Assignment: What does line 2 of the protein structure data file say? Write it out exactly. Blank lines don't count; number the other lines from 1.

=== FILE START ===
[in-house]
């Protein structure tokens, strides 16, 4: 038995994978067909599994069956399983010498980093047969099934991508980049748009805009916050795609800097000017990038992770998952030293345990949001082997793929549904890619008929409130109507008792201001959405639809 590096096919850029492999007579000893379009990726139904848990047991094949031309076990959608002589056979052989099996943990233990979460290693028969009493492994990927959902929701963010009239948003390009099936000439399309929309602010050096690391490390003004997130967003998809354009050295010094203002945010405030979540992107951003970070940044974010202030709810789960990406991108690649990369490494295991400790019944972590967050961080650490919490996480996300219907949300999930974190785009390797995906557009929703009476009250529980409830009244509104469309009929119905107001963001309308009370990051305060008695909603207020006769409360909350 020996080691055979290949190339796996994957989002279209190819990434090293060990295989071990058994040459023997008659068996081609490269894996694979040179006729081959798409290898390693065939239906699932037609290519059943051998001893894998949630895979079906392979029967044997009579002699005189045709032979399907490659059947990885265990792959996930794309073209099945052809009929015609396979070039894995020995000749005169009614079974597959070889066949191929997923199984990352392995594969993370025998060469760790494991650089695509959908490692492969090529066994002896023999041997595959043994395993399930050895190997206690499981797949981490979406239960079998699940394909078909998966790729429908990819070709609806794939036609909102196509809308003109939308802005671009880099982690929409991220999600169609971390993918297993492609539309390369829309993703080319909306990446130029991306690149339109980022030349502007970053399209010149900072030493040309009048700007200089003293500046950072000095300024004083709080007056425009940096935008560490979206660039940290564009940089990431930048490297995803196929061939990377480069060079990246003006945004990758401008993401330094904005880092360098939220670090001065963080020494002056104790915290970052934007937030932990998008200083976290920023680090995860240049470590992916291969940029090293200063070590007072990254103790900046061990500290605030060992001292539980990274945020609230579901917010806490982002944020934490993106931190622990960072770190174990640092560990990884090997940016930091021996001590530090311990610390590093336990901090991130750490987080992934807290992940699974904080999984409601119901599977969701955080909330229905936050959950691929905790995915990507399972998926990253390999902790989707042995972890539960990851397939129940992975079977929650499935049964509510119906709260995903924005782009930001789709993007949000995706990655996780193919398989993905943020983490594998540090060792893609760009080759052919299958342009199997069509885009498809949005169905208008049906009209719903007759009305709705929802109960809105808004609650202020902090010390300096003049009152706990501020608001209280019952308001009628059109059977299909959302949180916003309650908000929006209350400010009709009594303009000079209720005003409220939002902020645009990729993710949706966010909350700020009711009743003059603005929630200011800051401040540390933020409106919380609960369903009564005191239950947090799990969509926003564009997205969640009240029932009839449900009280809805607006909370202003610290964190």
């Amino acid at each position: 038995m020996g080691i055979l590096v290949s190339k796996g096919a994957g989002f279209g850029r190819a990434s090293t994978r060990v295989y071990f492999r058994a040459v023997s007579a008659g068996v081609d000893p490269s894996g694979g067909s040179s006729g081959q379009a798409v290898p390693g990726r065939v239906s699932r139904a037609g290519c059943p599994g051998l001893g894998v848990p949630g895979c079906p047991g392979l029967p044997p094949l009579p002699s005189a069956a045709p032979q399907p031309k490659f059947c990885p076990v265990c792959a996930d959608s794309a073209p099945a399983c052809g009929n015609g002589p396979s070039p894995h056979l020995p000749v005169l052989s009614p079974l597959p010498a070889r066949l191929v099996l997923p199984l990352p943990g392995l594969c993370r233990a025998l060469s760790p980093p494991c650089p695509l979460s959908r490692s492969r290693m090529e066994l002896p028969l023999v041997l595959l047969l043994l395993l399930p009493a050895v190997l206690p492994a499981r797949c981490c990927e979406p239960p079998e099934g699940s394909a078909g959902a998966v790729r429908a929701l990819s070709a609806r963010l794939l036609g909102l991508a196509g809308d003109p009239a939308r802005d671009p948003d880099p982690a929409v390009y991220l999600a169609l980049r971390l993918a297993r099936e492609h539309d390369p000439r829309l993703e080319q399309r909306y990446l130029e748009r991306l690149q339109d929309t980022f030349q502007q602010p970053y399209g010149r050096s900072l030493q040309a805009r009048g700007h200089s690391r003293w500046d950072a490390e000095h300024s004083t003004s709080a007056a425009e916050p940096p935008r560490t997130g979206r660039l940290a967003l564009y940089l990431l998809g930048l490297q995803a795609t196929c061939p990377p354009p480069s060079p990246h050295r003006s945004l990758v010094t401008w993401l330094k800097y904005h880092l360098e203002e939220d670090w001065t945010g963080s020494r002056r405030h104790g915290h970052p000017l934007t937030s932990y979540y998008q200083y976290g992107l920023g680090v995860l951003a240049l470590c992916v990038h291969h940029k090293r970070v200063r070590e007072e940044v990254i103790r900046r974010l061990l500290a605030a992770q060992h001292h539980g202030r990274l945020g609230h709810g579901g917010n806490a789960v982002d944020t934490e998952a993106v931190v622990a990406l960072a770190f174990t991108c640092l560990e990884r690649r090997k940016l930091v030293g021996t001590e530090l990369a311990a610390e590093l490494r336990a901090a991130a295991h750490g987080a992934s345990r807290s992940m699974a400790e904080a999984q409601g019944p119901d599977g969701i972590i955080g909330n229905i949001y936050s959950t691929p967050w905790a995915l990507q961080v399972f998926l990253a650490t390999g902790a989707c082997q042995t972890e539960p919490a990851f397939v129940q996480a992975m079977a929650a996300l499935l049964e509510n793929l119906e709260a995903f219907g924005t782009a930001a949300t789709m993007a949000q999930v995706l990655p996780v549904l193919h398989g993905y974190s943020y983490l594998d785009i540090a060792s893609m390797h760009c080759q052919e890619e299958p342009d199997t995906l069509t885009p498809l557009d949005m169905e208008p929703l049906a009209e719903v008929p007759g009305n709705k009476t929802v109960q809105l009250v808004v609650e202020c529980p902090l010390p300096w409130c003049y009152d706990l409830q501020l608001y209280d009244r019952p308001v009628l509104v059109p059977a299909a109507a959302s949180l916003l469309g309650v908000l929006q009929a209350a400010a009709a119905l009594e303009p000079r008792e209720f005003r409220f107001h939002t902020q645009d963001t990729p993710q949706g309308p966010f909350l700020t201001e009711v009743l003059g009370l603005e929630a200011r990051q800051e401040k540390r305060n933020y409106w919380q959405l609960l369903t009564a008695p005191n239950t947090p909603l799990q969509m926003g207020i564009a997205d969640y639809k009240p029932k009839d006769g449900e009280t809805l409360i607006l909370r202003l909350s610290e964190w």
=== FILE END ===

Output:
């Protein structure tokens, strides 16, 4: 038995994978067909599994069956399983010498980093047969099934991508980049748009805009916050795609800097000017990038992770998952030293345990949001082997793929549904890619008929409130109507008792201001959405639809 590096096919850029492999007579000893379009990726139904848990047991094949031309076990959608002589056979052989099996943990233990979460290693028969009493492994990927959902929701963010009239948003390009099936000439399309929309602010050096690391490390003004997130967003998809354009050295010094203002945010405030979540992107951003970070940044974010202030709810789960990406991108690649990369490494295991400790019944972590967050961080650490919490996480996300219907949300999930974190785009390797995906557009929703009476009250529980409830009244509104469309009929119905107001963001309308009370990051305060008695909603207020006769409360909350 020996080691055979290949190339796996994957989002279209190819990434090293060990295989071990058994040459023997008659068996081609490269894996694979040179006729081959798409290898390693065939239906699932037609290519059943051998001893894998949630895979079906392979029967044997009579002699005189045709032979399907490659059947990885265990792959996930794309073209099945052809009929015609396979070039894995020995000749005169009614079974597959070889066949191929997923199984990352392995594969993370025998060469760790494991650089695509959908490692492969090529066994002896023999041997595959043994395993399930050895190997206690499981797949981490979406239960079998699940394909078909998966790729429908990819070709609806794939036609909102196509809308003109939308802005671009880099982690929409991220999600169609971390993918297993492609539309390369829309993703080319909306990446130029991306690149339109980022030349502007970053399209010149900072030493040309009048700007200089003293500046950072000095300024004083709080007056425009940096935008560490979206660039940290564009940089990431930048490297995803196929061939990377480069060079990246003006945004990758401008993401330094904005880092360098939220670090001065963080020494002056104790915290970052934007937030932990998008200083976290920023680090995860240049470590992916291969940029090293200063070590007072990254103790900046061990500290605030060992001292539980990274945020609230579901917010806490982002944020934490993106931190622990960072770190174990640092560990990884090997940016930091021996001590530090311990610390590093336990901090991130750490987080992934807290992940699974904080999984409601119901599977969701955080909330229905936050959950691929905790995915990507399972998926990253390999902790989707042995972890539960990851397939129940992975079977929650499935049964509510119906709260995903924005782009930001789709993007949000995706990655996780193919398989993905943020983490594998540090060792893609760009080759052919299958342009199997069509885009498809949005169905208008049906009209719903007759009305709705929802109960809105808004609650202020902090010390300096003049009152706990501020608001209280019952308001009628059109059977299909959302949180916003309650908000929006209350400010009709009594303009000079209720005003409220939002902020645009990729993710949706966010909350700020009711009743003059603005929630200011800051401040540390933020409106919380609960369903009564005191239950947090799990969509926003564009997205969640009240029932009839449900009280809805607006909370202003610290964190």